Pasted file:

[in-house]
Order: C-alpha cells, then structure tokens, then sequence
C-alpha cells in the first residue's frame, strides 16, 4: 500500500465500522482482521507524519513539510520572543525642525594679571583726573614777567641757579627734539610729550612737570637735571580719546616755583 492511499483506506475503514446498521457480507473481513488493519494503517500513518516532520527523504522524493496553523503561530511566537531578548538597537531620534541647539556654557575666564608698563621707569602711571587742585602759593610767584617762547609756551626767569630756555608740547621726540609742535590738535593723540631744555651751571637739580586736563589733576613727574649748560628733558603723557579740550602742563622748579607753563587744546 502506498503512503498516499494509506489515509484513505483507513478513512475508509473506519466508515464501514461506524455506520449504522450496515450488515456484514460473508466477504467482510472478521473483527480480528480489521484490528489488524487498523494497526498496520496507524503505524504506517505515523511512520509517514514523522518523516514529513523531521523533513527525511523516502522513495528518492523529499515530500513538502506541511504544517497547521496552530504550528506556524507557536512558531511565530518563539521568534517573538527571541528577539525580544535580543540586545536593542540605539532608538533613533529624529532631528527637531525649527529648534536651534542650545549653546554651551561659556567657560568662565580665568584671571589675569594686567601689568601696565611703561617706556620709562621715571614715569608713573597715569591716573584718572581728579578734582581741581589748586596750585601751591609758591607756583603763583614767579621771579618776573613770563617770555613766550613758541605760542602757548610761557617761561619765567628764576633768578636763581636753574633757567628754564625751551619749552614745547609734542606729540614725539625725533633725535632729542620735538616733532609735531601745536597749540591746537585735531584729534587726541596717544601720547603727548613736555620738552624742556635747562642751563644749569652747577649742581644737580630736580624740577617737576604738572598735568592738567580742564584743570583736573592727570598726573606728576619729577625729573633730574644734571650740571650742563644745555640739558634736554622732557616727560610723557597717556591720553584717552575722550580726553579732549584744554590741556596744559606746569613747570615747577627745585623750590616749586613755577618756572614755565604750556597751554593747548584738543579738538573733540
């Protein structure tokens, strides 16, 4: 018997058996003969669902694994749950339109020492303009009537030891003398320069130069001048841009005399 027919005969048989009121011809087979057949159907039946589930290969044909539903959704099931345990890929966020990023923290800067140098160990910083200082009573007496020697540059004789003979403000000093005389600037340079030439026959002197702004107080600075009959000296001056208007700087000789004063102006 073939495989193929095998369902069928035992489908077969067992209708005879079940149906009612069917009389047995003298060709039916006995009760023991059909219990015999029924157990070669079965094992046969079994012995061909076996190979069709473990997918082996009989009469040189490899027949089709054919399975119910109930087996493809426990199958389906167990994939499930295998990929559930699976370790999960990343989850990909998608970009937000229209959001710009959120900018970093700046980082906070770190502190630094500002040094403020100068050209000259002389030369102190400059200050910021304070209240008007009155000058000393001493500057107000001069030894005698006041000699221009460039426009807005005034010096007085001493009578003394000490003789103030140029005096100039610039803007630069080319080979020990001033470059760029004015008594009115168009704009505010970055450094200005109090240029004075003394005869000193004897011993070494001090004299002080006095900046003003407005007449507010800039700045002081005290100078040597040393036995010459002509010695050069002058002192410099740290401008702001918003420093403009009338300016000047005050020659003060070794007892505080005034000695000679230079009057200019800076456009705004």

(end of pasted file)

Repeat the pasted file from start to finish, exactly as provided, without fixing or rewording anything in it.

[in-house]
Order: C-alpha cells, then structure tokens, then sequence
C-alpha cells in the first residue's frame, strides 16, 4: 500500500465500522482482521507524519513539510520572543525642525594679571583726573614777567641757579627734539610729550612737570637735571580719546616755583 492511499483506506475503514446498521457480507473481513488493519494503517500513518516532520527523504522524493496553523503561530511566537531578548538597537531620534541647539556654557575666564608698563621707569602711571587742585602759593610767584617762547609756551626767569630756555608740547621726540609742535590738535593723540631744555651751571637739580586736563589733576613727574649748560628733558603723557579740550602742563622748579607753563587744546 502506498503512503498516499494509506489515509484513505483507513478513512475508509473506519466508515464501514461506524455506520449504522450496515450488515456484514460473508466477504467482510472478521473483527480480528480489521484490528489488524487498523494497526498496520496507524503505524504506517505515523511512520509517514514523522518523516514529513523531521523533513527525511523516502522513495528518492523529499515530500513538502506541511504544517497547521496552530504550528506556524507557536512558531511565530518563539521568534517573538527571541528577539525580544535580543540586545536593542540605539532608538533613533529624529532631528527637531525649527529648534536651534542650545549653546554651551561659556567657560568662565580665568584671571589675569594686567601689568601696565611703561617706556620709562621715571614715569608713573597715569591716573584718572581728579578734582581741581589748586596750585601751591609758591607756583603763583614767579621771579618776573613770563617770555613766550613758541605760542602757548610761557617761561619765567628764576633768578636763581636753574633757567628754564625751551619749552614745547609734542606729540614725539625725533633725535632729542620735538616733532609735531601745536597749540591746537585735531584729534587726541596717544601720547603727548613736555620738552624742556635747562642751563644749569652747577649742581644737580630736580624740577617737576604738572598735568592738567580742564584743570583736573592727570598726573606728576619729577625729573633730574644734571650740571650742563644745555640739558634736554622732557616727560610723557597717556591720553584717552575722550580726553579732549584744554590741556596744559606746569613747570615747577627745585623750590616749586613755577618756572614755565604750556597751554593747548584738543579738538573733540
């Protein structure tokens, strides 16, 4: 018997058996003969669902694994749950339109020492303009009537030891003398320069130069001048841009005399 027919005969048989009121011809087979057949159907039946589930290969044909539903959704099931345990890929966020990023923290800067140098160990910083200082009573007496020697540059004789003979403000000093005389600037340079030439026959002197702004107080600075009959000296001056208007700087000789004063102006 073939495989193929095998369902069928035992489908077969067992209708005879079940149906009612069917009389047995003298060709039916006995009760023991059909219990015999029924157990070669079965094992046969079994012995061909076996190979069709473990997918082996009989009469040189490899027949089709054919399975119910109930087996493809426990199958389906167990994939499930295998990929559930699976370790999960990343989850990909998608970009937000229209959001710009959120900018970093700046980082906070770190502190630094500002040094403020100068050209000259002389030369102190400059200050910021304070209240008007009155000058000393001493500057107000001069030894005698006041000699221009460039426009807005005034010096007085001493009578003394000490003789103030140029005096100039610039803007630069080319080979020990001033470059760029004015008594009115168009704009505010970055450094200005109090240029004075003394005869000193004897011993070494001090004299002080006095900046003003407005007449507010800039700045002081005290100078040597040393036995010459002509010695050069002058002192410099740290401008702001918003420093403009009338300016000047005050020659003060070794007892505080005034000695000679230079009057200019800076456009705004």